Hello, Memphis! Young, local artists are in the spotlight this week with a couple of art shows where you can meet these talented youths and someday say, “I knew them before they were famous.” Check out details on those, plus more cool events and hot happenings in The Week Ahead…

77. Saturday Night Scenes on Beale Street -

Some observations from three consecutive Saturday nights on Beale Street at and after 10 p.m.

Beale Street just before 10 p.m. is about bubbles. Street vendors selling bubble guns – toy guns that shoot bubbles – do a brisk business before 10. A girl in a stroller watches with wide eyes as her finger is locked on the trigger and bubbles spew forth. By the time she reaches the middle of the block between B.B. King Boulevard and Second Street, the stream of bubbles begins to slow.

78. Bridge Protest Anniversary Draws More Action, Reflection -

A year after the spontaneous protest march that ended with more than 1,000 people shutting down the Hernando DeSoto Bridge for several hours, the leader of that effort was again moving north along B.B. King Boulevard on Sunday, July 9.

79. City Plan Closes Retirement Gap for Sanitation Workers, Keeps Social Security -

Over nearly four decades, different city council and mayors have grappled with a legacy of the 1968 sanitation workers strike.

It has endured as history has come to terms with the strike and its violent end and the site of Martin Luther King Jr.’s assassination has become a museum.

80. July 7-13, 2017: This week in Memphis history -

1984: Armadillo Jack’s, a restaurant, opened in the Beale Street Landing building at Beale Street and Riverside Drive. The opening features armadillo races.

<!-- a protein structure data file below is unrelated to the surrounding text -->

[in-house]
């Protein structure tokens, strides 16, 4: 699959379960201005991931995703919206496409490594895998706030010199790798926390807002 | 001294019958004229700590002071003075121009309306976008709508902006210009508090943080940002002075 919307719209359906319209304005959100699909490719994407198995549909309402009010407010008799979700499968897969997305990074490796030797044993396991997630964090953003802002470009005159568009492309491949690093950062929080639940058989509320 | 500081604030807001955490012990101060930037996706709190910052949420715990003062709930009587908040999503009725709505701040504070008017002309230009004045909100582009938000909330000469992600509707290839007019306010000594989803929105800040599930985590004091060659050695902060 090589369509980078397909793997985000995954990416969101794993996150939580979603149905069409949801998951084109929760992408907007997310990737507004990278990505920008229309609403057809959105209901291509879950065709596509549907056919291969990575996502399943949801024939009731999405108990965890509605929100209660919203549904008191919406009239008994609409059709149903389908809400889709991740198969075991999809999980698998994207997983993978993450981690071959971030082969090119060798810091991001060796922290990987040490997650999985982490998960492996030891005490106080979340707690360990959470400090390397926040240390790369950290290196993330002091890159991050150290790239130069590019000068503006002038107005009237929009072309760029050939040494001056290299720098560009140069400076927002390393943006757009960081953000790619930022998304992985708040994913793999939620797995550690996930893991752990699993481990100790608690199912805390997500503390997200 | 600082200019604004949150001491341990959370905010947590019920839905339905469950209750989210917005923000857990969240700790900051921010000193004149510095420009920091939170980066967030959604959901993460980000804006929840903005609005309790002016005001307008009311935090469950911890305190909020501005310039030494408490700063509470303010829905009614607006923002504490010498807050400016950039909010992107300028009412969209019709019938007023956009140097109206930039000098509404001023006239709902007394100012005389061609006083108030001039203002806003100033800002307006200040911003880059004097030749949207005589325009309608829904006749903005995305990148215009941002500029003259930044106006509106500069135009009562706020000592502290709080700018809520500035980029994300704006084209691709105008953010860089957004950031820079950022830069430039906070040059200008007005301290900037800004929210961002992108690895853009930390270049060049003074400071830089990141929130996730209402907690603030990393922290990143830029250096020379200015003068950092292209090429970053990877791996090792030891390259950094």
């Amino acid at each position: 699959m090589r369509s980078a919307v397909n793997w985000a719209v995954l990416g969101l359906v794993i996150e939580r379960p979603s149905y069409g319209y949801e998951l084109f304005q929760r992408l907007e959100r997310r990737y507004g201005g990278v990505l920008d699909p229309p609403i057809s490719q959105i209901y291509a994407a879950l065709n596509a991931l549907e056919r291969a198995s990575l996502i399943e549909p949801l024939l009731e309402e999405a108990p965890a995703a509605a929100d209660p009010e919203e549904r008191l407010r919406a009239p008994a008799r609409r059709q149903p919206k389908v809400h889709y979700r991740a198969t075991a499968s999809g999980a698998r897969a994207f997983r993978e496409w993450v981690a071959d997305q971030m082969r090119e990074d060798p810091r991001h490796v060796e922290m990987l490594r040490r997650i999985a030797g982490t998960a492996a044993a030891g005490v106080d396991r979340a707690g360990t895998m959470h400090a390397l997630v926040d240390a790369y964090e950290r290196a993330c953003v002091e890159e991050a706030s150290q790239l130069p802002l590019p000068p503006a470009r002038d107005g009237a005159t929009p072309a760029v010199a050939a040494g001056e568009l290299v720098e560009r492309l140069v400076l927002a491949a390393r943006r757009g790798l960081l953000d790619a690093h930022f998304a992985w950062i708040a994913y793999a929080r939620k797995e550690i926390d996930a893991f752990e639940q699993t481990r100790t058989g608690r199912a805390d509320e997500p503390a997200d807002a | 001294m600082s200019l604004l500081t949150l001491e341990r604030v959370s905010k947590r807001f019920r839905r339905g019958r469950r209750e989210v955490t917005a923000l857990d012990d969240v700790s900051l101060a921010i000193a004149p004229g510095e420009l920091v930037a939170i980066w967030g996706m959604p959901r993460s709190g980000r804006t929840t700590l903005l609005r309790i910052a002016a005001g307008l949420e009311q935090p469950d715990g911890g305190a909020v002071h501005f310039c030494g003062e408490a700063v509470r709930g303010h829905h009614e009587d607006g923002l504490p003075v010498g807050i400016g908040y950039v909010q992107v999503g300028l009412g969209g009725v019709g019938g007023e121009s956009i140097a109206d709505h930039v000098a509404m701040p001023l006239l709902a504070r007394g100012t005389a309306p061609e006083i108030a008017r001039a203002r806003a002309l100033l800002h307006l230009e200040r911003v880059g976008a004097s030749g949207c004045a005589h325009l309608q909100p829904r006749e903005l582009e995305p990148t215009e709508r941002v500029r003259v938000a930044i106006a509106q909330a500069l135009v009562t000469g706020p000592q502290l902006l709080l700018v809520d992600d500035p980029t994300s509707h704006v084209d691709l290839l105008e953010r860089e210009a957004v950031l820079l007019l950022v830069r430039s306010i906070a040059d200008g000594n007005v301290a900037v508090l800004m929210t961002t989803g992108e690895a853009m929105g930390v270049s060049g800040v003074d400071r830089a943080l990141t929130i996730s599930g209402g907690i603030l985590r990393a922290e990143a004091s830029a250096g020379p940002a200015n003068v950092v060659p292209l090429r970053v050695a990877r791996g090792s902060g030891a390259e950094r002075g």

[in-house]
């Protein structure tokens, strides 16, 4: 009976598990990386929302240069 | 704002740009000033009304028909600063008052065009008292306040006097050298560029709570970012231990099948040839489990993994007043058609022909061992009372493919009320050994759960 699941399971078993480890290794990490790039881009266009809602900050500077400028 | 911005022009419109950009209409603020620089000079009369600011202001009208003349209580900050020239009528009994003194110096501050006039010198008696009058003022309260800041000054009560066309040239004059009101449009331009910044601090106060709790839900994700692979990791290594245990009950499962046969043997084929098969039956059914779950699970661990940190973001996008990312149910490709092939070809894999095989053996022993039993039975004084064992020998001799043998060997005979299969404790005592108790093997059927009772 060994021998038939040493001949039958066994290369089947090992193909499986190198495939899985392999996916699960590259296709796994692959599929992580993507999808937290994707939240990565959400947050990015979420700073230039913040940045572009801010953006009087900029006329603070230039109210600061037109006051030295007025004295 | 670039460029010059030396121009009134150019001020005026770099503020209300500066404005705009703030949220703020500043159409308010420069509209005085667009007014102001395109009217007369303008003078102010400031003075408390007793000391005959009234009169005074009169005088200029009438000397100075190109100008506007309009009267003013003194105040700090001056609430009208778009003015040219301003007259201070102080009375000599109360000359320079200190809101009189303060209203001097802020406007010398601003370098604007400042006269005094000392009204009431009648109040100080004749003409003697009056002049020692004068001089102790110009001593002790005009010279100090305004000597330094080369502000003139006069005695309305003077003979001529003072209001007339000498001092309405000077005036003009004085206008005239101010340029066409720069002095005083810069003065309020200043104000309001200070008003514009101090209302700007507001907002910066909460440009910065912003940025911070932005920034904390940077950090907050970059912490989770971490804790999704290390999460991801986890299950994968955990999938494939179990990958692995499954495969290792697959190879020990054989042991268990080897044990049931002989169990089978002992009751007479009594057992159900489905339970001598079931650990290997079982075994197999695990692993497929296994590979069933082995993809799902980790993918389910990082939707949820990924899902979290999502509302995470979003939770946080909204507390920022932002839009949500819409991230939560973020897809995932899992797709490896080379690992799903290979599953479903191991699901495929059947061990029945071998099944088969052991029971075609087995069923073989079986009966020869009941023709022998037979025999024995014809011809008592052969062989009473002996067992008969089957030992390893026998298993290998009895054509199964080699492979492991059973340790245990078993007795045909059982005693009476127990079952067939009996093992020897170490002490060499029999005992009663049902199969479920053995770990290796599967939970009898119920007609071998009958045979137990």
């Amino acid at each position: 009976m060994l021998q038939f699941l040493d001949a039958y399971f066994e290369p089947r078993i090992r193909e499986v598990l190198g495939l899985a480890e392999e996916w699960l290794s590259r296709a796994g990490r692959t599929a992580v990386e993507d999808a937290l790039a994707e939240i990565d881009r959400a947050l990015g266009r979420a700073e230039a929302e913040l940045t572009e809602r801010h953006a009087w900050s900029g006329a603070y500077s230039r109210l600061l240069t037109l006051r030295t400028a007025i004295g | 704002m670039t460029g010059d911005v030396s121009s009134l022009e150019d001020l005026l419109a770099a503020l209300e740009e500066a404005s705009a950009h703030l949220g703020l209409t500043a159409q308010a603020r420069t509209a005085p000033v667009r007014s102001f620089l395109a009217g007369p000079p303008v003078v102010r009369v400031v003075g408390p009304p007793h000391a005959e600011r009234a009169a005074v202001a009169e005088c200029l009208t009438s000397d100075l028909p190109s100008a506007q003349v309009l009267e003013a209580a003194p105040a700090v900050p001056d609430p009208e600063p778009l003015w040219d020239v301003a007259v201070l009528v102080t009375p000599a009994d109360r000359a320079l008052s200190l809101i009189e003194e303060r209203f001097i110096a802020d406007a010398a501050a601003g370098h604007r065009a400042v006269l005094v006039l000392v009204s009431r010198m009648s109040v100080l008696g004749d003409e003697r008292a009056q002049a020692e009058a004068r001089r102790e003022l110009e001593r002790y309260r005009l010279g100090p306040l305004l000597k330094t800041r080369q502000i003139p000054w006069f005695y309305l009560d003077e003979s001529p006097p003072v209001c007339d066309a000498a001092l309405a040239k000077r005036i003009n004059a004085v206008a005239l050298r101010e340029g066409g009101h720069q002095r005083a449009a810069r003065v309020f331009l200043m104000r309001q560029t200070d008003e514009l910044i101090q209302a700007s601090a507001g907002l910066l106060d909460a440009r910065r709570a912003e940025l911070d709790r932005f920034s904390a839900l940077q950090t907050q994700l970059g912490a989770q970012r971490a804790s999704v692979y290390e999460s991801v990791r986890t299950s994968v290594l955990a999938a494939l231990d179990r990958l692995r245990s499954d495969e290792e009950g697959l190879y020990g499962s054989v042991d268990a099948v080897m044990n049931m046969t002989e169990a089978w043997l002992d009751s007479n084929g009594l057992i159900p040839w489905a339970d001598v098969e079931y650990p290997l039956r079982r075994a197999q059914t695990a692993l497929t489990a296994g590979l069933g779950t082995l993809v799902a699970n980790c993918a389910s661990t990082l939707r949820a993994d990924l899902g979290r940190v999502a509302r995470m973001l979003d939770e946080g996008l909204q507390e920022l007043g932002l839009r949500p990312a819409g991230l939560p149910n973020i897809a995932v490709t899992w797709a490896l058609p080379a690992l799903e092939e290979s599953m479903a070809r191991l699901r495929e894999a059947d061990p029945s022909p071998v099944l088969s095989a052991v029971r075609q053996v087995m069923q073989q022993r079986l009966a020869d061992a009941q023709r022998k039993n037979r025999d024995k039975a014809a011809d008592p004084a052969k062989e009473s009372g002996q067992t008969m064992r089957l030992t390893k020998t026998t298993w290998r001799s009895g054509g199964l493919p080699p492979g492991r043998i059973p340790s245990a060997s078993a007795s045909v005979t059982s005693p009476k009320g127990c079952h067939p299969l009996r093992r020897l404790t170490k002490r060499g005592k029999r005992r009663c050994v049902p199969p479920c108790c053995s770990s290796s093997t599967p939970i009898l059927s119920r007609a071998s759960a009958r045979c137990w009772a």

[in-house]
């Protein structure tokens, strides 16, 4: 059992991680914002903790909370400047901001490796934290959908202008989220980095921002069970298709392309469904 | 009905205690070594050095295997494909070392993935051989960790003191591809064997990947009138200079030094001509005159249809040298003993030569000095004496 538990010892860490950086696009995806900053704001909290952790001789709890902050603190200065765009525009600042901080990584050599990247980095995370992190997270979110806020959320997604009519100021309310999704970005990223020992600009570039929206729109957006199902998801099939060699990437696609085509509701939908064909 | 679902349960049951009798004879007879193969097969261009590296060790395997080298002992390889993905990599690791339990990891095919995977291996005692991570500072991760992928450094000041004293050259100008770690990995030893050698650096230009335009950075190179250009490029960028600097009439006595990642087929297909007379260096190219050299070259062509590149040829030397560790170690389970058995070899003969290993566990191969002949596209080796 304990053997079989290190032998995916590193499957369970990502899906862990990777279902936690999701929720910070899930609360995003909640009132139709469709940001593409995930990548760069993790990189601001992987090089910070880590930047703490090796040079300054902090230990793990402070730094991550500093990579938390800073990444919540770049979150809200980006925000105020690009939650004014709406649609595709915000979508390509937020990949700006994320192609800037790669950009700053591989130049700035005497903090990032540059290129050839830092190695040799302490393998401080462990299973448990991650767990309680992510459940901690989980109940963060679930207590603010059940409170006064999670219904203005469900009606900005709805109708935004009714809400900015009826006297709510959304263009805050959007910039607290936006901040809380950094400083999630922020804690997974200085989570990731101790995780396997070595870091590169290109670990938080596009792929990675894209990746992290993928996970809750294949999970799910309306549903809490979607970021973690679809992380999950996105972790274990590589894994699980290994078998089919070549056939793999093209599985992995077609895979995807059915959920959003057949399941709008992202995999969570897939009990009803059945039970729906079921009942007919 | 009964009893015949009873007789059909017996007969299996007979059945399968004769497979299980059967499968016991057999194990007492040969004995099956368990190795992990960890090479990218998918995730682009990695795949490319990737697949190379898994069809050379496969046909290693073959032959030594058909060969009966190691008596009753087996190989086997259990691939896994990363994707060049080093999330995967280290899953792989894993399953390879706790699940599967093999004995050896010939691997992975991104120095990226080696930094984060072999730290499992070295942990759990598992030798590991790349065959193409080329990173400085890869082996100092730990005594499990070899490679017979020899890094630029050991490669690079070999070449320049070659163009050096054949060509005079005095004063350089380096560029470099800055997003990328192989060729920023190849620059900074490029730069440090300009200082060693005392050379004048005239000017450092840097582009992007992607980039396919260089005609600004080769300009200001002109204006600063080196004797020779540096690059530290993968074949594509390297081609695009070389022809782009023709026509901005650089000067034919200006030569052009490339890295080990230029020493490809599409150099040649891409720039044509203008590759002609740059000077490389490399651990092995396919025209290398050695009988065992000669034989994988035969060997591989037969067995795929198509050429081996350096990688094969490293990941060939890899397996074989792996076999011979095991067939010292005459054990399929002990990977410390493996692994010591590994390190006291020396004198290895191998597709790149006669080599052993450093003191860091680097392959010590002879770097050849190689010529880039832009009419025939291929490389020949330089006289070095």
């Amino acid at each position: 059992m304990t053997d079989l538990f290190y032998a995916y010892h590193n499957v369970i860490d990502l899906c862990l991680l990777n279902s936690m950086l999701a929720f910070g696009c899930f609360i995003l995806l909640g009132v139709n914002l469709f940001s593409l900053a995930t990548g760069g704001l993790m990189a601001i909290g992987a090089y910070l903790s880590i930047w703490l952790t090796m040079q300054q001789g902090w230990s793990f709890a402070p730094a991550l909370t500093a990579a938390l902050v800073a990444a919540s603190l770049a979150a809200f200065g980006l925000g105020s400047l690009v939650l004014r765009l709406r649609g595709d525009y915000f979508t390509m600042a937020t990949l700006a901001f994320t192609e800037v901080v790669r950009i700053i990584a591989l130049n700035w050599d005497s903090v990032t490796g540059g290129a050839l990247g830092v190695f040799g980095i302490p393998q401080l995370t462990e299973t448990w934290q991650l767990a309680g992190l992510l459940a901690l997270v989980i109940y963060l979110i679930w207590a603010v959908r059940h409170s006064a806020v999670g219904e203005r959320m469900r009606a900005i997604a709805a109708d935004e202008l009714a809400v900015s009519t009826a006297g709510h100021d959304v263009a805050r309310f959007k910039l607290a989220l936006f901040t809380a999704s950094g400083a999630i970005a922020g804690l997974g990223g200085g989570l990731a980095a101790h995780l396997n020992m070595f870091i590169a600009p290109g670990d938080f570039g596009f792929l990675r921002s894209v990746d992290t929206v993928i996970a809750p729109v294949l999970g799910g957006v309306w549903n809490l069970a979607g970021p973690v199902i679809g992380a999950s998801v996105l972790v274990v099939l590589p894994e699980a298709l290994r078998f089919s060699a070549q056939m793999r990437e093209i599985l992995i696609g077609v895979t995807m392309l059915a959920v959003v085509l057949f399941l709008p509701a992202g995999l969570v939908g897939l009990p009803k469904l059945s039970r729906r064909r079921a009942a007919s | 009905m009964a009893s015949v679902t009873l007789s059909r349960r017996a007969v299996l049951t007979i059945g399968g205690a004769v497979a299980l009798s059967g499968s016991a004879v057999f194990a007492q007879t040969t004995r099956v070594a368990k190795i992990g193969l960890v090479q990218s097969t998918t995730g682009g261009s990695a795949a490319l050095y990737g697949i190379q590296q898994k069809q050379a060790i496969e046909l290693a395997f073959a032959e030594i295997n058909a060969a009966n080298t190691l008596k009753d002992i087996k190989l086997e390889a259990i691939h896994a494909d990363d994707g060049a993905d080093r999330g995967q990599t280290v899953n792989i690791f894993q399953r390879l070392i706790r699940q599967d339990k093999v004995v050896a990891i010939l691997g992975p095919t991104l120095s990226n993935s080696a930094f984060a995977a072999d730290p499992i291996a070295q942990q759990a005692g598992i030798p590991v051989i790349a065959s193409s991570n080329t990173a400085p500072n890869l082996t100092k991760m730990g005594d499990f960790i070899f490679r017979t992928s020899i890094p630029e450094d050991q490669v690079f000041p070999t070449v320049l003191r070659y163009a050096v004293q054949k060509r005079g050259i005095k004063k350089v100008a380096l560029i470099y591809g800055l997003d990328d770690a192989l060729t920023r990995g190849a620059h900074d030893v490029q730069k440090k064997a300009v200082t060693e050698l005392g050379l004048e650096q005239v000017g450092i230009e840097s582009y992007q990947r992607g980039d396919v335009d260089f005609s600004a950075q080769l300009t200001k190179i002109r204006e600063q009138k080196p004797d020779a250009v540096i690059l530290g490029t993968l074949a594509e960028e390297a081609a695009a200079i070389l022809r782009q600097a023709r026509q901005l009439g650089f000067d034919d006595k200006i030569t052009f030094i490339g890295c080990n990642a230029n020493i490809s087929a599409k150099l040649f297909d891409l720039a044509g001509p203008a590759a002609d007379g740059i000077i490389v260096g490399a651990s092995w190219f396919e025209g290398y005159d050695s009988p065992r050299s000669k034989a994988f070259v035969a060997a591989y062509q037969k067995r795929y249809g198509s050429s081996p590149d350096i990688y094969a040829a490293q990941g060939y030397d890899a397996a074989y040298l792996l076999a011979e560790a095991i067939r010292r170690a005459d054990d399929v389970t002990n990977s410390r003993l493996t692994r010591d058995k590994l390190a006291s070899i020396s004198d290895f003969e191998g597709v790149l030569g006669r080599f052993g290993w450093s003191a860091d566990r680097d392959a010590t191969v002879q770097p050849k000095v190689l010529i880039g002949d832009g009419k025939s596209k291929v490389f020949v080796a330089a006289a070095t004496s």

Meanwhile renovation and restoration work are underway at Calvary Episcopal Church, including a rebuilding of the church’s Aeolean-Skinner organ – the largest church organ in the Mid-South – and a renovation of Calvary’s Parish House to include an elevator, new library and courtyard. The church’s mural room, home to the Lenten season Waffle Shop, also doubles in size with the undertaking.

81. MATA Eyes Greener Future, Prepares For Upcoming Service Changes -

Despite being hampered by a tight budget, the Memphis Area Transit Authority is making strides to be more green and environmentally sensitive, including participating in National Dump the Pump Day in June and offering reduced fares on “Ozone Days” throughout the year, as well as recently collaborating with the EPA to install air pollution-monitoring stations.

82. June 30-July 6, 2017: This week in Memphis history -

2016: On the first day of the NBA’s free agency period, the Memphis Grizzlies offer point guard Mike Conley $153 million over five years to stay with the team – an NBA record contract. The same day in a related move, the Grizzlies come to terms with power forward Chandler Parsons on a four-year $94 million contract.

83. Intel Report: Kremlin Sees US Urging Regime Change in Russia -

WASHINGTON (AP) — Kremlin leaders are convinced America is intent on regime change in Russia, a fear that is feeding rising tension and military competition between the former Cold War foes, the Pentagon's intelligence arm has assessed.

84. Gibson Becomes First African-American Woman Partner at Burch, Porter & Johnson -

Tannera Gibson knew she wanted to be more than an attorney. She wanted to be an attorney at Burch, Porter & Johnson PLLC, one of the city’s oldest law firms with a deep history in and out of court and the business of law.

85. Last Word: Cooper-Young Complications, The Mackin Investigation and Tuition Hike -

Landmarks status for Cooper-Young is on hold because part of the process for the status isn’t an official part of the application process. That would be the part that requires a certain number of signatures to get the status. And it has put on hold a similar process in Vollintine-Evergreen.

86. June 23-29, 2017: This week in Memphis history -

2014: Formal opening of the $301 million expansion of the Frayser Nike plant. As he tours the plant expansion, Tennessee Gov. Bill Haslam learns the U.S. Supreme Court has ruled in favor of same-sex marriage in an appeal of Tennessee’s constitutional amendment that specifically banned gay marriages.